By Lee Dortzbach,
I work as the Chief Mate aboard the Research Vessel Marcus G. Langseth for this cruise and stand the 4 to 8 watch. Every morning as I get the ship where the scientists need to be, I watch for the sun to rise. Every evening I watch for it to set. There are some days when clouds are around and make for some great sunsets. Other days we cannot see the sun through all the clouds.
Sunday night after successfully recovering a gravity core about 42 miles north of the equator, conditions were right for a rare treat – the green flash. There were clear skies around the Sun, good visibility and a clear horizon. When I first heard about the green flash, I thought it was something that was noticeable and quick. Over the last decade, I have seen that it is not a sky-covering flash (as depicted in the recent Pirates of the Caribbean: At World’s End), but a short lived change of the sun’s light as it sets.
It happens because of refraction of light through the Earth’s atmosphere. The white light of the sun is broken into different wavelengths of visible light we recognize as different colors. The red and orange cover most of the sky, the yellow of the sun gets more orange-like as the sun sets and the blue and violet get scattered too much for us to see.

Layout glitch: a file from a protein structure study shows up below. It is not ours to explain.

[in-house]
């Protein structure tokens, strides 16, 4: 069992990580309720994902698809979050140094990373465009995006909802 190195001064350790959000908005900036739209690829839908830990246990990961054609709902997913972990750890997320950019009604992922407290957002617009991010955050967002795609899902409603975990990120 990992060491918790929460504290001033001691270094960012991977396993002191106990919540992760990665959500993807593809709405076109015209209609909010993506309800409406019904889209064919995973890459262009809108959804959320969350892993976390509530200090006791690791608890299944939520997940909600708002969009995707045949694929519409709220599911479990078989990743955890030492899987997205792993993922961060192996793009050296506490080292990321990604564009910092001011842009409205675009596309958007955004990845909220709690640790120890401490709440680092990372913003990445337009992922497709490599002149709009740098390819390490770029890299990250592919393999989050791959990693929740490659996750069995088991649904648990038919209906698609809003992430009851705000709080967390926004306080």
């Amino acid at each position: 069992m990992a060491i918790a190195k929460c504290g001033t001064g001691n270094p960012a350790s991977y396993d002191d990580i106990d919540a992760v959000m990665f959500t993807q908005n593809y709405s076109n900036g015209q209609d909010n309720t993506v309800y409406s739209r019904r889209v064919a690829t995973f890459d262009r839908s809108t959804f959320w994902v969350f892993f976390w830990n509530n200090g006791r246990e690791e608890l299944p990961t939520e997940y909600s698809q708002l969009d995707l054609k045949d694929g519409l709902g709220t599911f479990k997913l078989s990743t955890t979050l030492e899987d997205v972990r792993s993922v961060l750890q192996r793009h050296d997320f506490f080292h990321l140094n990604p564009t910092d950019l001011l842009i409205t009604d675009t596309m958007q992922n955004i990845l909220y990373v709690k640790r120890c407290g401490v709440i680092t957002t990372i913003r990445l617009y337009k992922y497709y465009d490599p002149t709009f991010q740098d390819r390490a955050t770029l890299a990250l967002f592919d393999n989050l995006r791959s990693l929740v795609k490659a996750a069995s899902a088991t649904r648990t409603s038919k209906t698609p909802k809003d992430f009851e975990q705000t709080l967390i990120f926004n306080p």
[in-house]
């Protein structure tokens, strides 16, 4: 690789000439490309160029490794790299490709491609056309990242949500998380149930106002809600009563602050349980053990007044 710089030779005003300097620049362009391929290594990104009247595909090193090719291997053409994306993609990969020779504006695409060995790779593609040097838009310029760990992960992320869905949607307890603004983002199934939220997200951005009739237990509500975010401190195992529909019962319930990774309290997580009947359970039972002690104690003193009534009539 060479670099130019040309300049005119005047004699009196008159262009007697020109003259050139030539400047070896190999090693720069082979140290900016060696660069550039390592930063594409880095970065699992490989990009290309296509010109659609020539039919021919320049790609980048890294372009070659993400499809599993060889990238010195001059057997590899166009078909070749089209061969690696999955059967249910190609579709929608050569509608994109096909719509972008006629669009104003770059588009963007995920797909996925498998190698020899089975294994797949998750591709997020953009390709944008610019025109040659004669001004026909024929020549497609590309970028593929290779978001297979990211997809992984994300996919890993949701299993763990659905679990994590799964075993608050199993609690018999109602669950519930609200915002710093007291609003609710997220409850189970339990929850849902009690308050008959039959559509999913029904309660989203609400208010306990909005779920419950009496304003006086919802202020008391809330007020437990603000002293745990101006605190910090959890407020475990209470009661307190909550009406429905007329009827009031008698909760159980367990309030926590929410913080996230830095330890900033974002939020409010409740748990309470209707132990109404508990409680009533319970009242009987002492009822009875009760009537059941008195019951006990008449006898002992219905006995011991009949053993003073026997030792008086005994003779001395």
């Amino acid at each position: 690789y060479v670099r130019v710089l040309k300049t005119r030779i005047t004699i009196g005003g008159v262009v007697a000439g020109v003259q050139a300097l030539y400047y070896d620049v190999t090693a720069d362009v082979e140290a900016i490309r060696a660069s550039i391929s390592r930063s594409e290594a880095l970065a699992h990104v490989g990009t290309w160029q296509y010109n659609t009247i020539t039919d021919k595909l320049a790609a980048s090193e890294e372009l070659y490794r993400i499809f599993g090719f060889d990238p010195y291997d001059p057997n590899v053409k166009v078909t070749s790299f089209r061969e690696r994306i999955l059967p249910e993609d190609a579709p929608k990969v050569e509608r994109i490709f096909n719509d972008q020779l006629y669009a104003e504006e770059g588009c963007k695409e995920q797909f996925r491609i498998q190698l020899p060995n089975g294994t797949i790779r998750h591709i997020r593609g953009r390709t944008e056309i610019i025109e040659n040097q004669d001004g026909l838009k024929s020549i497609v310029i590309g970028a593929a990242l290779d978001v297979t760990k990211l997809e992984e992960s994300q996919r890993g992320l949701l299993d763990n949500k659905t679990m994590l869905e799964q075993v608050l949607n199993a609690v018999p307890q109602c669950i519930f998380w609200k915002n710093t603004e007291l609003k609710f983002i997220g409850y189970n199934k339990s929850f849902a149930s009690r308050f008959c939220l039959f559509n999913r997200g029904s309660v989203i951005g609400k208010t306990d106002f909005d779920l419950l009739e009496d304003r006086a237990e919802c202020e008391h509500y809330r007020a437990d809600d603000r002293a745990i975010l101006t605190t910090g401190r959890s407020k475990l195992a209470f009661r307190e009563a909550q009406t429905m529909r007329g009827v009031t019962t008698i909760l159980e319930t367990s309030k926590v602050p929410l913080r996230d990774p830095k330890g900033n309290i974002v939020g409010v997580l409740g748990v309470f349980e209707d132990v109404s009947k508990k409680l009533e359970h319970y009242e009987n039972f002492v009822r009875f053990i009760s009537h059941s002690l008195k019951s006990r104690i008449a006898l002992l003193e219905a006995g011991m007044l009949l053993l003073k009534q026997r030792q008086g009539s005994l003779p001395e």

So what about the green? It too is scattered most of the time until the tip of the Sun is barely visible above the horizon. The Sun’s yellow light is refracted more and so the ‘yellow’ sun sets below the horizon before the ‘green’ sun. The sliver of green becomes visible to our eyes only when the bright yellow light is fading during the sunset. It starts from the bottom up in a horizontal band that grows a little taller as the sun sets. On a few occasions I have seen a sliver of blue/violet light below the green (a challenge against a blue ocean and a greater treat). In the latitude of the United States, it lasts about 0.7 seconds. Sometimes it can last up to 4 seconds. Ours lasted between 1 and 2 seconds. Definitely a flash compared to the core we just recovered!
For more information and other pictures of green flashes, click here.
Lee Dortzbach graduated from the U.S. Merchant Marine Academy with a B.S. in Marine Transportation in 2000. He has been around the world on several different ships over the last decade, including two oceanographic research vessels. He lives in landlocked Utah.